Marva Collins is famous for applying classical education successfully with impoverished students, many of whom had been wrongly labeled as learning disabled by public schools. She once wrote, “I have discovered few learning disabled students in my three decades of teaching. I have, however, discovered many, many victims of teaching inabilities.”

from Ordinary Children, Extraordinary Teachers by Marva Collins

A student is like a tree.

Teachers who spend more time talking about what children should know and what they cannot do are delaying the time when that child’s leaves can once again come into fruition.

Surely the harsh winter of some teachers may be the culprit, but pointing fingers won’t help the child who sits before you. This child will constantly be at risk in society until somewhere someone sees him or her as a blank sheet of paper on which the good teacher will do the writing.

The good teacher gives children the opportunity to have their past failures burned. They are given a new lease on life …a new opportunity to have the past die, never to be born-again.

Caring cannot be forced; it must come of its own accord. When a teacher cares enough to keep polishing, the shiny luster that all children have comes shining through.

Think for a moment about going into an antique shop where one views old silver. One person sees blackened metal and calls it worthless. Another viewer sees the blackened silver and realizes what it can become. With polishing, the true, fine luster comes shining through. The same silver existed all the time. The only difference is how the viewer saw its value and potential.

So it is with children. Without vision of what a child can become, his potential perishes.

The good teacher removes the layers of dead leaves left from a harsh winter of uncaring and gives the child the sweet breath of spring. . .a new life. Spring itself means new beginnings. . .new life.


“To rear your child successfully, begin by resisting the first signs of evil inclinations and by sowing the first seeds of good in his soul. You can never pay too much attention to your child’s character formation in the first years. In this early period, the education of the child is based entirely on habits. On the parents depends the formation of either good or bad ones. To develop good habits in the little one is to prepare for him now the path he will follow as an adult.” -Education of Children, S. Hart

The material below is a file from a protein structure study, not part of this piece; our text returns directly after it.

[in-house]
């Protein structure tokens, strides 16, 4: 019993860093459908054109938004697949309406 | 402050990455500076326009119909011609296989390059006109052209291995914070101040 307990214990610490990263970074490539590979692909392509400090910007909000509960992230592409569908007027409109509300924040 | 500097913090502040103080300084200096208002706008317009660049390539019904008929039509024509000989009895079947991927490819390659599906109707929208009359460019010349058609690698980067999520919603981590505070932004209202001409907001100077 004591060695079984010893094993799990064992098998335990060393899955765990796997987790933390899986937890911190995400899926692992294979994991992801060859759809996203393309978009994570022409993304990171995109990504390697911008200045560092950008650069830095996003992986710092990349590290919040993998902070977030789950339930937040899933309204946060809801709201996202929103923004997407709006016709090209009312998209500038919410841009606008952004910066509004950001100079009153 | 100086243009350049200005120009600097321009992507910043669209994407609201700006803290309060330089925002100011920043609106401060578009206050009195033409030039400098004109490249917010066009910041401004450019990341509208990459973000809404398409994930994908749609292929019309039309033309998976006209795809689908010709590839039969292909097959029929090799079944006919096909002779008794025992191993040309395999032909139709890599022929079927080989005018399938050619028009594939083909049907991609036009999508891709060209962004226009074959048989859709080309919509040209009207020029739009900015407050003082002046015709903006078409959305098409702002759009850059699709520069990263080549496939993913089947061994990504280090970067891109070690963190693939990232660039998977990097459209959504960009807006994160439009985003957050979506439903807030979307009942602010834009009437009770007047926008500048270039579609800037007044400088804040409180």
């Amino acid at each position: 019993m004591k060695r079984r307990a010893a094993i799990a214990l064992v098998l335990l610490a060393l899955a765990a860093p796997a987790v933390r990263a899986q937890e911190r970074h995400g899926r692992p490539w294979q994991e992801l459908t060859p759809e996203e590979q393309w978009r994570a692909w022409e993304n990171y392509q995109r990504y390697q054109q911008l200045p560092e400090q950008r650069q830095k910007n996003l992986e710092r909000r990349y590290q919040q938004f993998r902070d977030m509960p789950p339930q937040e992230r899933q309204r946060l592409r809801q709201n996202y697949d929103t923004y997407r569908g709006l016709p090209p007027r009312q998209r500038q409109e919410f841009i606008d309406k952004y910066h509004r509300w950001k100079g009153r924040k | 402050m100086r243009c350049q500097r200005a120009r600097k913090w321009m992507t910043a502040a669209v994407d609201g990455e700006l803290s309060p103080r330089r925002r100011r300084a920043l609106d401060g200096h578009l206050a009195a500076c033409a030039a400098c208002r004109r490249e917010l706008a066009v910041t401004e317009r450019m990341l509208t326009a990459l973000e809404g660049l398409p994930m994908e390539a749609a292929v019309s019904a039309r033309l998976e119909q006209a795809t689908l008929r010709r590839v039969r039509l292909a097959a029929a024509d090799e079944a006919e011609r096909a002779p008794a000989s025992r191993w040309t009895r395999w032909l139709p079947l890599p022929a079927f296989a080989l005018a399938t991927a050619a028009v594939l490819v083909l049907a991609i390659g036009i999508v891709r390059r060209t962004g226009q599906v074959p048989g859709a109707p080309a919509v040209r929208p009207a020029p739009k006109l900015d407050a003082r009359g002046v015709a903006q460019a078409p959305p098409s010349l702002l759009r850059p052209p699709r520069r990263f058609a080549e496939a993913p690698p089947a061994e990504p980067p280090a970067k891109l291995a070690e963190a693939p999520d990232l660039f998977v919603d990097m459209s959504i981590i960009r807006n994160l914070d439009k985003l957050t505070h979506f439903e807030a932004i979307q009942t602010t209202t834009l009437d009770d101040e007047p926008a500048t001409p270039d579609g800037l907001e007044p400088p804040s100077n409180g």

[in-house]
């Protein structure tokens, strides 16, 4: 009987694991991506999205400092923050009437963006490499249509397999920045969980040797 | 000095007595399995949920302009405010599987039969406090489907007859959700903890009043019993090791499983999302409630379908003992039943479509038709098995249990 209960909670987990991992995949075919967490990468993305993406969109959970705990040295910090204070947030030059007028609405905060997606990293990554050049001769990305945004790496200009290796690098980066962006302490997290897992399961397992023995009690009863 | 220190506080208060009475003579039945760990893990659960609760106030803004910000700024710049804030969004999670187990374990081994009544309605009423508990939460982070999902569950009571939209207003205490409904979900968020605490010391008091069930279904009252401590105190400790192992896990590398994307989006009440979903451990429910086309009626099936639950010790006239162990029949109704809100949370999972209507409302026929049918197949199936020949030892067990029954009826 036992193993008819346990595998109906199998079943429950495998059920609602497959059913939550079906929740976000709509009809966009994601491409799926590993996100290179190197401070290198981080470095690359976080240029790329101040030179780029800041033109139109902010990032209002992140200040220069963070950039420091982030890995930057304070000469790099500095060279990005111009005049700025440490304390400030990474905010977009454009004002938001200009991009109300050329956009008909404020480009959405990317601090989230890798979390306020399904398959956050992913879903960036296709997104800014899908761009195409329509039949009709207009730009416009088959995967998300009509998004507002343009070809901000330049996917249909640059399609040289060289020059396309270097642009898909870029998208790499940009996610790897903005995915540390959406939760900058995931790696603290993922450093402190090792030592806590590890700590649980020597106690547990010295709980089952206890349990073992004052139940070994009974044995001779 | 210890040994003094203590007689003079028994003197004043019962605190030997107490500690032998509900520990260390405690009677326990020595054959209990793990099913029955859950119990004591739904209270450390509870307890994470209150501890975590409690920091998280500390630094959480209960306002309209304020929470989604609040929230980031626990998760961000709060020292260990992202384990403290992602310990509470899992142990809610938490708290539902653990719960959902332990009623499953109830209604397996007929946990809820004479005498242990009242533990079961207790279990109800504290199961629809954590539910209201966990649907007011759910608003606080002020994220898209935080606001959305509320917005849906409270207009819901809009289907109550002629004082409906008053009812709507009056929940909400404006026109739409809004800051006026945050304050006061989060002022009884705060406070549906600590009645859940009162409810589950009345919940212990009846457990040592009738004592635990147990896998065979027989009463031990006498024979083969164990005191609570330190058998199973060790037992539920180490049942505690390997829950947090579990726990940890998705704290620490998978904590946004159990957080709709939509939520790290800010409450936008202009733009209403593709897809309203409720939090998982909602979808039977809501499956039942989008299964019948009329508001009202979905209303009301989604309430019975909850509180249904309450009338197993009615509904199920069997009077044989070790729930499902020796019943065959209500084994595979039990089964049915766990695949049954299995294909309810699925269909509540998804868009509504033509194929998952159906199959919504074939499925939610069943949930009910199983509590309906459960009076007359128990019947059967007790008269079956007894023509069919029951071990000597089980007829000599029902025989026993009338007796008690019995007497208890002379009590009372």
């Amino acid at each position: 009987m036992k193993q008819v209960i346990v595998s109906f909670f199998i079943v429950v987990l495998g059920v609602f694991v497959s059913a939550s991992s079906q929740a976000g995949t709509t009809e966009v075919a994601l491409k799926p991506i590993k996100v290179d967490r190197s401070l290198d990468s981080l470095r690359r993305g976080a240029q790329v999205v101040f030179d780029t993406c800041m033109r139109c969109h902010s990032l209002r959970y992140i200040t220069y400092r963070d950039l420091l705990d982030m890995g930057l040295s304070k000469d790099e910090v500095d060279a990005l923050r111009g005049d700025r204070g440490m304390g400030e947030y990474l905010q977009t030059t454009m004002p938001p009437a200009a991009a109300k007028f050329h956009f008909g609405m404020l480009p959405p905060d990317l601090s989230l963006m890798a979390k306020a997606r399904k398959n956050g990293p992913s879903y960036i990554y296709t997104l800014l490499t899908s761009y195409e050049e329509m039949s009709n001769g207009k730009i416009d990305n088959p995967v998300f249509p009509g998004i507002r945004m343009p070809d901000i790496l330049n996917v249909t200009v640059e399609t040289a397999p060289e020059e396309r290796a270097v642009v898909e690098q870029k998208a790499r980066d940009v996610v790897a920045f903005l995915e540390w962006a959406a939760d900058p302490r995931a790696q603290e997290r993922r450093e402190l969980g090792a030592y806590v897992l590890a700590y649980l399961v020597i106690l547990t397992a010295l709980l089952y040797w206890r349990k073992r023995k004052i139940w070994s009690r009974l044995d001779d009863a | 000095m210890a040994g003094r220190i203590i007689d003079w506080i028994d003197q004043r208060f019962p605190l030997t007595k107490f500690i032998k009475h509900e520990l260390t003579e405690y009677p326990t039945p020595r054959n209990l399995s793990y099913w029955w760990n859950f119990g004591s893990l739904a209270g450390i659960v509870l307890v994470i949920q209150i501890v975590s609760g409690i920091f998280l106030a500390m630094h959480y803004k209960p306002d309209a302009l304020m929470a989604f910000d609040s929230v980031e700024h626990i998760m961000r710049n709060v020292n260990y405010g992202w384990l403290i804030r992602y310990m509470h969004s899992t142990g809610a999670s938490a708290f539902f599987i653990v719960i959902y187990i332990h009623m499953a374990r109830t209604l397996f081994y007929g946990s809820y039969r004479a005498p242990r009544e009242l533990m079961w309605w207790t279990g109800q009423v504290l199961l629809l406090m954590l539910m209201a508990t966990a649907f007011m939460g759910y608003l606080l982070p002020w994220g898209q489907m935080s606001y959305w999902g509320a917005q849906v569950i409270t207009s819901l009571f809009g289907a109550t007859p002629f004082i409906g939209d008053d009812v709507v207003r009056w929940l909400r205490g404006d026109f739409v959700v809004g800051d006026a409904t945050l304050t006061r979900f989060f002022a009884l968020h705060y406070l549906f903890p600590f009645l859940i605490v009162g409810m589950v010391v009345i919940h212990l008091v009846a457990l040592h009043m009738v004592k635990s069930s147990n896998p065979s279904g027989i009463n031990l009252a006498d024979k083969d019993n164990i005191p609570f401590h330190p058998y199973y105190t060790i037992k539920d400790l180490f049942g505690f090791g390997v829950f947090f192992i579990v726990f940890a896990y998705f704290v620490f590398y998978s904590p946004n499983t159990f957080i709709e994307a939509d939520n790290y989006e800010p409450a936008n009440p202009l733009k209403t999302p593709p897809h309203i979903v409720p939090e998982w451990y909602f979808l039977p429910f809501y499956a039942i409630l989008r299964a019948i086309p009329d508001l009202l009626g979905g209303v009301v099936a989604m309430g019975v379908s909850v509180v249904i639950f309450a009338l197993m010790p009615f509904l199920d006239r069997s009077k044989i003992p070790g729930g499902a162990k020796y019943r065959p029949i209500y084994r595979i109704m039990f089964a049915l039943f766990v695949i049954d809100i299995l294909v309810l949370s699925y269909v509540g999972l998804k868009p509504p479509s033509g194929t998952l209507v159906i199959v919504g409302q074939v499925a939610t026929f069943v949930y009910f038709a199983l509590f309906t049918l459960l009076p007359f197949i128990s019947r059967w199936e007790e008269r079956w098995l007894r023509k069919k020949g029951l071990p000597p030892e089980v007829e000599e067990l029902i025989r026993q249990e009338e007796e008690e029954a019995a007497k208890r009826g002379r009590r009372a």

We often don’t realize the impact of those lessons, those Catholic lessons, that are taught each day to our children. It is so much worth the effort! The signs of the cross, kneeling to say prayers, dipping fingers in holy water, laying fresh flowers at the statue of Our Lady, etc., etc. These are gold nuggets that will live on in your children’s lives. This is building Catholic Culture!

The following  books are to help you parents with those little things…..They are story books from my new little series, “Catholic Hearth Stories”. I wrote them especially for my grandchildren….and am sharing them with yours.

Catholic Hearth Stories are tales filled with traditional, old-fashioned values. They are about everyday situations in the life of a Catholic family…Tales about home, friends, fun, sacrifice, prayer, etc. These are full-color books sure to capture the heart of your children.

Each book is about 35 pages of full-color pictures that tell a lovely Catholic story. The ages they are appropriate for are approximately 4 – 12 years.

Celine’s Advent: Take a walk through Advent as Celine and her family prepare for the coming of the Baby Jesus at Christmas! You will enjoy celebrating the beauty of the season with Celine as she helps her mom with the special traditions and activities that make the liturgy come alive in their home! Her “peanut gallery” consists of a mouse named Percy and some charming and delightful Christmas Angels! They are sure to capture your heart!

Joseph and the Bow Shoot: Meet Joseph, a Catholic boy who wants to enter the Parish Bow Shoot but doesn’t have a bow. How does he overcome this obstacle and what lessons does he learn along the way?

Two Tea Parties and a Sacrifice: Meet Agnes, a fourteen-year-old Catholic girl, who is challenged to make a sacrifice. Will she cheerfully accept what she knows is God’s will in this situation?

Brendan, The Seafarer: It’s Brendan’s birthday and he is fighting pirates, steering ships and wielding swords! He learns of St. Brendan, the Navigator and the pious Christopher Columbus. Life is a nautical adventure for him! Will his daydreaming cause him trouble? What lessons does he learn?

Available here.  (Also sold individually)